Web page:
The “Proportionality” of Israel’s Self-Defense

As usual, the outbreak of fighting between Israel and Hamas has brought forth accusations about the IDF’s use of “disproportionate” force. Most of these criticisms are rooted in a misunderstanding of the doctrine of proportionality, which does not require an army to ensure that an enemy’s losses are somehow “proportionate” to its own. Marc LiVecche explains:

[T]he doctrine of proportionality has at its core the requirement to calculate gains and losses, [that is], determining when a particular use of force—whether a weapon or a tactic—is likely to produce more harm than good.

Proportionality does not mean that an assaulted nation can only take precisely that weight in flesh that has been taken from it. It has the right to be sure the enemy’s capacity and resolve to try and take more flesh in the future has been humbled. There are limits to this, and it seems pretty clear that Israel is doing an appropriate job in keeping them. . . . Meanwhile, Hamas’s attempt to kill anything Jewish without regard for combatant status continues. That their rockets kill Arabs—both inside Gaza and in Israel—doesn’t seem to matter to them. Israel appears to take greater pains in preventing Palestinian civilian deaths than Hamas does.

It should also be remembered that Hamas can make it all stop in an instant, they need only renounce the violence and credibly stand down. To riff on the old truism, if Hamas were to lay down its arms, there would be no more violence. If Israel were to lay down her arms, there would be no more Israel. In proportion to that fact, Israel should continue to fight accordingly.

Read more at Providence

More about: Hamas, IDF, Israeli-Palestinian Conflict, Laws of war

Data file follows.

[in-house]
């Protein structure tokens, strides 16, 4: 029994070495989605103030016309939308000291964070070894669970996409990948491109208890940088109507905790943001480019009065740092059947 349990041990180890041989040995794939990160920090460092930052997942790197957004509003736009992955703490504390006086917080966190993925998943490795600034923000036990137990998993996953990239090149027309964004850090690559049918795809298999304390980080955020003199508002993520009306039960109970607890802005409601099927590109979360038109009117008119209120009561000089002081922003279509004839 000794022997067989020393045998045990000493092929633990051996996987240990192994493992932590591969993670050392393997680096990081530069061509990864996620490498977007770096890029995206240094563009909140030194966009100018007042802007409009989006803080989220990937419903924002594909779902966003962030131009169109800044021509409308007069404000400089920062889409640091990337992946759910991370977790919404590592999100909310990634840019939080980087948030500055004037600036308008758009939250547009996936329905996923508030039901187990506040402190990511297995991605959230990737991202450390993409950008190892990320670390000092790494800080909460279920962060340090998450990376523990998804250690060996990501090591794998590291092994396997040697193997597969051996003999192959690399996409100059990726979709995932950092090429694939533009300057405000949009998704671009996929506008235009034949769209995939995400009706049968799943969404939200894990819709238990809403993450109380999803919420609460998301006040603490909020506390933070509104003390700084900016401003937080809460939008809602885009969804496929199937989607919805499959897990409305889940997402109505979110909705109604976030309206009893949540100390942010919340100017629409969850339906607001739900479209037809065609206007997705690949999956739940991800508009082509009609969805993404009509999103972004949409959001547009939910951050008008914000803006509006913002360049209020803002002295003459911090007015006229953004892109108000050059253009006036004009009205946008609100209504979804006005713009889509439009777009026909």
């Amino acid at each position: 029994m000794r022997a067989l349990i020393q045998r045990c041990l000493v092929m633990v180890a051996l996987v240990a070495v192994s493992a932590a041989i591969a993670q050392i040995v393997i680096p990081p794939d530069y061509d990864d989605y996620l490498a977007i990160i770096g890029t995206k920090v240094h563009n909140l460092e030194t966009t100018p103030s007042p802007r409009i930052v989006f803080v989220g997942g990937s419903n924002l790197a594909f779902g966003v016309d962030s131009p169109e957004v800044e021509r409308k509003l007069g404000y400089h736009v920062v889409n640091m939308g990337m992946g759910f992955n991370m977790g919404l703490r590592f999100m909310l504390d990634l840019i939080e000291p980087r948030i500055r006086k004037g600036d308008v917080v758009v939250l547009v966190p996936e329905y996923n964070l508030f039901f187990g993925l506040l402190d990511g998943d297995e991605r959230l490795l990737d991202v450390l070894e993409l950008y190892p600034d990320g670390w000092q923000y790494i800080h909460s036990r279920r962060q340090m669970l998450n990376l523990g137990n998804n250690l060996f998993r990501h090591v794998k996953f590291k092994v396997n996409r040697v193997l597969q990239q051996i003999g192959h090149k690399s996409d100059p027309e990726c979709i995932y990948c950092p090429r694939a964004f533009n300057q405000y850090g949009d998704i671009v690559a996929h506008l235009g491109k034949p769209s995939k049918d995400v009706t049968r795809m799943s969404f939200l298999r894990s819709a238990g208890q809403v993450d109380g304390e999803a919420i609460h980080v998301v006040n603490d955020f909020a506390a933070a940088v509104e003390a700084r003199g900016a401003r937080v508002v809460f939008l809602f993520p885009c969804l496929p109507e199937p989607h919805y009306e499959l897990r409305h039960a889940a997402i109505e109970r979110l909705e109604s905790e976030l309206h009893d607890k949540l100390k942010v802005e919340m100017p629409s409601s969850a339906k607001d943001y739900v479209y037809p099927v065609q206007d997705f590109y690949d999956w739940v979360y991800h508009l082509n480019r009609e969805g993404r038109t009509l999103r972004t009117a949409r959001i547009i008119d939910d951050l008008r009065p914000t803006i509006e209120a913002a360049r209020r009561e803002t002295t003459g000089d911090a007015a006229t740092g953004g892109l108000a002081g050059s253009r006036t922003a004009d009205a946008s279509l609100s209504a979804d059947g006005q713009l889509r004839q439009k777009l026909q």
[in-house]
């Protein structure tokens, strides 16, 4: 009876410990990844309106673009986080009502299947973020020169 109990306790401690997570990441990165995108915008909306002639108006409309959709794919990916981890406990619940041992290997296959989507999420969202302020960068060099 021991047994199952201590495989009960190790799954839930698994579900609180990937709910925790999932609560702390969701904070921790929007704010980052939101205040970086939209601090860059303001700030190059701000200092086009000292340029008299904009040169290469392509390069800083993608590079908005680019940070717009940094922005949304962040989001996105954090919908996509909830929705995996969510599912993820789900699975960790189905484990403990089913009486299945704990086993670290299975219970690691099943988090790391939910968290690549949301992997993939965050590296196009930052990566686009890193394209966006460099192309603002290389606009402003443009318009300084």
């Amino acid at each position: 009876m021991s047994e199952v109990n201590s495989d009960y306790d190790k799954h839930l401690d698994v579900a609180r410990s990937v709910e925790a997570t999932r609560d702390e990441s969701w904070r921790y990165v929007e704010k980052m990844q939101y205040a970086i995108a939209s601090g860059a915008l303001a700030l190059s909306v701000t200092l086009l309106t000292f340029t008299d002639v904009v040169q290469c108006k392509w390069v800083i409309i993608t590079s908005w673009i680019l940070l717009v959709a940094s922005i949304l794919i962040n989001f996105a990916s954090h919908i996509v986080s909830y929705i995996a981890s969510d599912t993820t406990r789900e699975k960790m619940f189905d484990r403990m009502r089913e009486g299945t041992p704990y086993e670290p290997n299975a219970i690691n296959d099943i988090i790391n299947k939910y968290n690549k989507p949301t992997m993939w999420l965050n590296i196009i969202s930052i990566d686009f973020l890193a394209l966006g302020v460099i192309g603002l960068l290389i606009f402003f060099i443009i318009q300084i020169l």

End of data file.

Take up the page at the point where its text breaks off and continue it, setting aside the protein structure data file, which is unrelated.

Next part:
While Israel Is Distracted on Two Fronts, Iran Is on the Verge of Building Nuclear Weapons

Iran recently announced its plans to install over 1,000 new advanced centrifuges at its Fordow nuclear facility. Once they are up and running, the Institute for Science and International Security assesses, Fordow will be able to produce enough highly enriched uranium for three nuclear bombs in a mere ten days. The U.S. has remained indifferent. Jacob Nagel writes:

For more than two decades, Iran has continued its efforts to enhance its nuclear-weapons capability—mainly by enriching uranium—causing Israel and the world to concentrate on the fissile material. The International Atomic Energy Agency recently confirmed that Iran has a huge stockpile of uranium enriched to 60 percent, as well as more enriched to 20 percent, and the IAEA board of governors adopted the E3 (France, Germany, UK) proposed resolution to censure Iran for the violations and lack of cooperation with the agency. The Biden administration tried to block it, but joined the resolution when it understood its efforts to block it had failed.

To clarify, enrichment of uranium above 20 percent is unnecessary for most civilian purposes, and transforming 20-percent-enriched uranium to the 90-percent-enriched product necessary for producing weapons is a relatively small step. Washington’s reluctance even to express concern about this development appears to stem from an unwillingness to acknowledge the failures of President Obama’s nuclear policy. Worse, writes Nagel, it is turning a blind eye to efforts at weaponization. But Israel has no such luxury:

Israel must adopt a totally new approach, concentrating mainly on two main efforts: [halting] Iran’s weaponization actions and weakening the regime hoping it will lead to its replacement. Israel should continue the fight against Iran’s enrichment facilities (especially against the new deep underground facility being built near Natanz) and uranium stockpiles, but it should not be the only goal, and for sure not the priority.

The biggest danger threatening Israel’s existence remains the nuclear program. It would be better to confront this threat with Washington, but Israel also must be fully prepared to do it alone.

Read more at Ynet

More about: Iran nuclear program, Israeli Security, Joseph Biden, U.S. Foreign policy